Araminta Ross, known as Harriet Tubman (1822-1913) until very recently, is one of the great under-appreciated figures of American history. As an abolitionist, she freed about 70 slaves in 13 missions. In the Civil War, she worked as a spy for the Union.
Tubman leaps from the screen under the direction of Kasi Lemmons (“Eve’s Bayou”). Though conventionally told in biopic fashion, the film is brisk and lively with accents of a suspense story. The story of Tubman’s life should well be front and center and this film is a welcome addition to cinema.
Minty (Cynthia Erivo) is under enslavement by Edward Brodess (Michael Marunde). In a will by the slave owner’s great grandfather it states that Minty and her child would be free when her mom turns 45. A snarling Edward refuses to honor the will.
A short time later, Minty receives a vision and knows she must escape. She goes to see her father (Clarke Peters) who says she should go straight to Reverend Green (Vondie Curtis-Hall) and ask him to pray for safe passage.
Minty moves under the cloak of Christianity unseen by evil eyes. Surviving a fall into the rapids and hunted by the Luciferic Gideon (Joe Alwyn), she reaches Philadelphia and the haven of a boarding house run by the glamourous Marie Buchanon (Janelle Monae). Minty starts to dress less modestly. Going to bed, Minty receives another vision. She must save her husband John (Zackary Momoh) from certain torture or death. She dresses as a free woman in burgundy and black and arms herself with a pistol.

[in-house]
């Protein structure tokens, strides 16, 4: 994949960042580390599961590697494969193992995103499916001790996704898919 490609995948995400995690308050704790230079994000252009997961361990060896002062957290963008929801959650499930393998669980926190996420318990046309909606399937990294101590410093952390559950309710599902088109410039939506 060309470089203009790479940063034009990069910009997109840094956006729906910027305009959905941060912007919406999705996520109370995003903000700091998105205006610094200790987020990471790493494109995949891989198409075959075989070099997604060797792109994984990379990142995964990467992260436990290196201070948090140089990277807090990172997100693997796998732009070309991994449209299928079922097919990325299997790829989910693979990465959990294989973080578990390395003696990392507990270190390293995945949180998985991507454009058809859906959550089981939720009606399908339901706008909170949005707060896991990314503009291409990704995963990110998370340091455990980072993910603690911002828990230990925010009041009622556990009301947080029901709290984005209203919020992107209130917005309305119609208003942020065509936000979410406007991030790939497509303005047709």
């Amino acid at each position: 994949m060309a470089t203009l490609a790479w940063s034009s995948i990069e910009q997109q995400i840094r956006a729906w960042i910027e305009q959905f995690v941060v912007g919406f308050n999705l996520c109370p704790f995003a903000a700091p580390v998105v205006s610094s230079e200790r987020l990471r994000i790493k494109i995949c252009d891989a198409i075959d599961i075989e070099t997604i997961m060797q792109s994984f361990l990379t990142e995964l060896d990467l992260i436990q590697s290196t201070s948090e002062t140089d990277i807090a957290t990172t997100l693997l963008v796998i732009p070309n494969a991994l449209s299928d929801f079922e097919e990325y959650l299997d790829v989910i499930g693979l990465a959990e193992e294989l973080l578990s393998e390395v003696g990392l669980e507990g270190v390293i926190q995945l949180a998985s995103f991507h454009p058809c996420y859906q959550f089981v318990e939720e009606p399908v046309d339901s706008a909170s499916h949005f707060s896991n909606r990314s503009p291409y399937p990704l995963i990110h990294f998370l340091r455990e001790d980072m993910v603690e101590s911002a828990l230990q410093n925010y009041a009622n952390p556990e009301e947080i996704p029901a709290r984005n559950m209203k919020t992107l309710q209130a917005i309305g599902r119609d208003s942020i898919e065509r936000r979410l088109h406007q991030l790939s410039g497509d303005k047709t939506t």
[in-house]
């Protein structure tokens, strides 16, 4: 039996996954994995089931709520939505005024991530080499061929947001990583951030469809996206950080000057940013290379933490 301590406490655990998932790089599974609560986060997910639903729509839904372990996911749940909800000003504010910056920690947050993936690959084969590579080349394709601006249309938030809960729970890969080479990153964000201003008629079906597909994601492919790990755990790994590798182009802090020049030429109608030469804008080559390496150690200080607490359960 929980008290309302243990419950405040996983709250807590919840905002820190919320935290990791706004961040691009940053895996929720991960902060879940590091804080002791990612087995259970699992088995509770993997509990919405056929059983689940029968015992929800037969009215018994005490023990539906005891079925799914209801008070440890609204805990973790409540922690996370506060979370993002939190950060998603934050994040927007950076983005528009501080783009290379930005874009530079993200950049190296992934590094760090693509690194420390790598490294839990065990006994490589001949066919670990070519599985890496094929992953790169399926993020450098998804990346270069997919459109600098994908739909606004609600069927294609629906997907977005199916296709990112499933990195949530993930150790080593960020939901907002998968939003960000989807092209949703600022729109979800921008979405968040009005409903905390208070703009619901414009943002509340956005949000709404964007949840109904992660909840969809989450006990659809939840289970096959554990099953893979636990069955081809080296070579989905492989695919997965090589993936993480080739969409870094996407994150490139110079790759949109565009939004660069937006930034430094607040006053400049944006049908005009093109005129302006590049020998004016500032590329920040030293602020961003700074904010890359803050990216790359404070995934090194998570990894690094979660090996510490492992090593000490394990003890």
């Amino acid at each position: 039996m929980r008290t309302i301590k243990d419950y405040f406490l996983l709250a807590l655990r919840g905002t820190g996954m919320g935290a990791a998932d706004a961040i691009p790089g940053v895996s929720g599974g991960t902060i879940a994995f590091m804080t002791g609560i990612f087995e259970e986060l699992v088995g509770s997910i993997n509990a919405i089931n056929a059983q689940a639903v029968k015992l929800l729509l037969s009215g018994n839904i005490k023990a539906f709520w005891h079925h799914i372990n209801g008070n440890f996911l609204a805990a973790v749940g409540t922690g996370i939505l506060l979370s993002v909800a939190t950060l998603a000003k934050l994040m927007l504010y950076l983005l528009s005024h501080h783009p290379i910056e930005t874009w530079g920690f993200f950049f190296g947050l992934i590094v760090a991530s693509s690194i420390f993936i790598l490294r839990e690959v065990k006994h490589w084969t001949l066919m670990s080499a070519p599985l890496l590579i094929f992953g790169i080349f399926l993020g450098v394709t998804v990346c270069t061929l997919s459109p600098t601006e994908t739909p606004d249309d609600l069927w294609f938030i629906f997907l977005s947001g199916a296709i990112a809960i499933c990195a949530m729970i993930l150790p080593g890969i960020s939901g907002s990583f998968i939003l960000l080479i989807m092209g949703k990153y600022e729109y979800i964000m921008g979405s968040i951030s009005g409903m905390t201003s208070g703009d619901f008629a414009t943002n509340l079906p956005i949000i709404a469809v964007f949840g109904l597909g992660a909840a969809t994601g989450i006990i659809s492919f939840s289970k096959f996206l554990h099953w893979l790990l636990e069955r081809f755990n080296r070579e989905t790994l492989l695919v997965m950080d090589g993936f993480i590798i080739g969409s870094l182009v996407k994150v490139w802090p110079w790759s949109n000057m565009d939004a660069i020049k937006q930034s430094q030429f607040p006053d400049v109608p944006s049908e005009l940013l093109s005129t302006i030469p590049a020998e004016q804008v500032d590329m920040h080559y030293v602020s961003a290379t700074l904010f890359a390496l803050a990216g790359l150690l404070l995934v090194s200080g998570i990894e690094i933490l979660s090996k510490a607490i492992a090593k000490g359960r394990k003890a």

But things are not as they seem.
The most vivid element is Cynthia Erivo, who in a dashing greatcoat as Harriet Tubman becomes a superhero right before our eyes. With the power of divination, she knows precisely what to do always, till the end of days. In other hands this might be cloying or sentimental, but Lemmons illustrates it well without kitsch, giving it genuine spirituality and import.
Gideon is smarmy, the vile man we well love to hate, but even this is handled without too much excess. One can well imagine this grounded in authenticity, without artifice.
Henry Hunter Hall gives an engaging standout performance as Walter, a young mercenary who is quick on his feet. Within his body there is a self-centered locomotion that moves with these atrocious times and you will not forget his performance.
One wishes for something substantial from Tory Kittles as the iconic Fredrick Douglass (who worked with Tubman intensively) other than a figurehead with no dialogue. But on the whole, this omission feels a trifle.
In no uncertain terms, “Harriet” portrays Tubman as she was and forever will remain, a hero, a righteous Avenger. Within Lemmons’ gaze, Tubman is possessed of spiritualist power well before Edgar Cayce. Araminta was summoned by her times. She was the only woman in charge of a military operation, instrumental in the pivotal Cumbahee River Raid, and America is a better country because of her steadfast resolve.
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